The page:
November 1, 2023
IntelBrief: One Hundred Years After its Founding, Türkiye is Both Pivotal and Problematic
Founded in 1923 following the defeat and collapse of the Ottoman Empire in World War I, the Turkish Republic was founded on secular, democratic, and European norms. It abolished the caliphate, replaced the Arabic script with the Roman alphabet, gave women the right to vote, and adopted European laws and codes. After its first attempt at developing a multi-party political system failed, Türkiye officially became a multi-party democracy in 1946 and held its first competitive general election in 1950. However, Türkiye’s membership in NATO empowered the country’s military, which, until recently, periodically intervened in politics, launching coups d’etat in both 1960 and 1980 against elected civilian leaders. Erdogan sidelined the military from politics since defeating a coup launched against him in 2016, but his Islamist-oriented Justice and Development Party (AKP) has taken the republic away from its secularist roots. Erdogan also has incurred criticism from Western leaders and much of the Turkish public for engineering the passage of legislation shifting significant powers from the legislature to his presidential office. Critics maintain that he used his control over the state to improve his 2023 re-election prospects, including showering potential voters with state benefits and denying the opposition access to media coverage. The AKP’s Islamist orientation, Erdogan’s authoritarianism, and Türkiye’s longstanding disputes with neighboring Greece have caused several members of the European Union, particularly France, to oppose Türkiye’s entry into the body.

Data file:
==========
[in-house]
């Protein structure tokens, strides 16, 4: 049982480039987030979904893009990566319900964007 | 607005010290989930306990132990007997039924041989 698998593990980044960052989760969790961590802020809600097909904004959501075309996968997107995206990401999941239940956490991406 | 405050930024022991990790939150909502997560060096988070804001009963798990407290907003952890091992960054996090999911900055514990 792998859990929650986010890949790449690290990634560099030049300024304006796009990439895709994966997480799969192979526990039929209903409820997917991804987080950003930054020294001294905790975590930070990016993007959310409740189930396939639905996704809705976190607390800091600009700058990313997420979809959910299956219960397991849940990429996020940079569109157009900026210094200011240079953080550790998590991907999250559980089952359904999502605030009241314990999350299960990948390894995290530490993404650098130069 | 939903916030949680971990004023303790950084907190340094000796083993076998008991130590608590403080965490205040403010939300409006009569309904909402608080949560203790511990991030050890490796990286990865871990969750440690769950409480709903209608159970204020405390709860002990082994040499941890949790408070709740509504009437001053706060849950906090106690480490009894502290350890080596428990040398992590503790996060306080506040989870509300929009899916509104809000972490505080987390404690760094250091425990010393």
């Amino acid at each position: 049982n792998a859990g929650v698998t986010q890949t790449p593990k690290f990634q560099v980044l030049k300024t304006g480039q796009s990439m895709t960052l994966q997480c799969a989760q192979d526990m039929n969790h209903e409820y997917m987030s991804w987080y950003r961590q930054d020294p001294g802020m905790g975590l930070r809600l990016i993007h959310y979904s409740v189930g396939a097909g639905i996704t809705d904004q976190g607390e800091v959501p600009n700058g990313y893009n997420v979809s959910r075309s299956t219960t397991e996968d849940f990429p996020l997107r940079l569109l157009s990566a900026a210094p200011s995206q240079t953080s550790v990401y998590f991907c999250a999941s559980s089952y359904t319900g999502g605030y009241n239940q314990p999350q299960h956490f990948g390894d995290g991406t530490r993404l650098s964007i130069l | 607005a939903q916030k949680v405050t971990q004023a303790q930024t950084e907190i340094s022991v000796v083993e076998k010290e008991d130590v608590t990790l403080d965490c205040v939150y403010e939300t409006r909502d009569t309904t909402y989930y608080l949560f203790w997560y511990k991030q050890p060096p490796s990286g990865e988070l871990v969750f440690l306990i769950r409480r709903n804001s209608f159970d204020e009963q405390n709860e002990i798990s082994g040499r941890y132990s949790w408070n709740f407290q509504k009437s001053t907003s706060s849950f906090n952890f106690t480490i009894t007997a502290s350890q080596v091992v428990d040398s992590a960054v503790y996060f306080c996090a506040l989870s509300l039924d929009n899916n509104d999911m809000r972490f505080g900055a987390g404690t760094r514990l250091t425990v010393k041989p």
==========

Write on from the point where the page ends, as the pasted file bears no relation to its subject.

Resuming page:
Yet the country has emerged as a pivotal player both in the region and globally, with Erdogan most recently weighing in on the conflict in Gaza. Erdogan’s position on the Hamas-Israel war that began earlier this month threatens to widen his rift with Washington further. His criticism of the civilian casualties resulting from Israel’s retaliatory offensive does not differ much from that of many other world leaders, but he has gone further in his apparent willingness to support Hamas and its rejectionist objectives. The U.S. has designated Hamas as a foreign terrorist organization, so Erdogan’s seeming support for the group is certain to draw the ire of members of the U.S. Congress. In late October, Erdogan placed advocates of closer U.S.-Turkish relations on the defensive by attending a pro-Hamas rally in Istanbul, in which he denied that Hamas is a terrorist organization and accused Tel Aviv of war crimes. In other comments, he referred to Hamas fighters as “mujahideen defending their lands.” The comments not only derailed Erdogan’s more than year-long effort to rebuild relations with Israel but also seemed certain to cause experts and some U.S. officials to call for a review of U.S. policy toward Türkiye. Yet, most experts expect that Washington will do little more than criticize Erdogan for his comments without imposing any meaningful penalties on Ankara. Some observers see Erdogan’s rhetoric as an easy way for him to burnish his reputation in the Middle East without having actually to commit to anything concrete.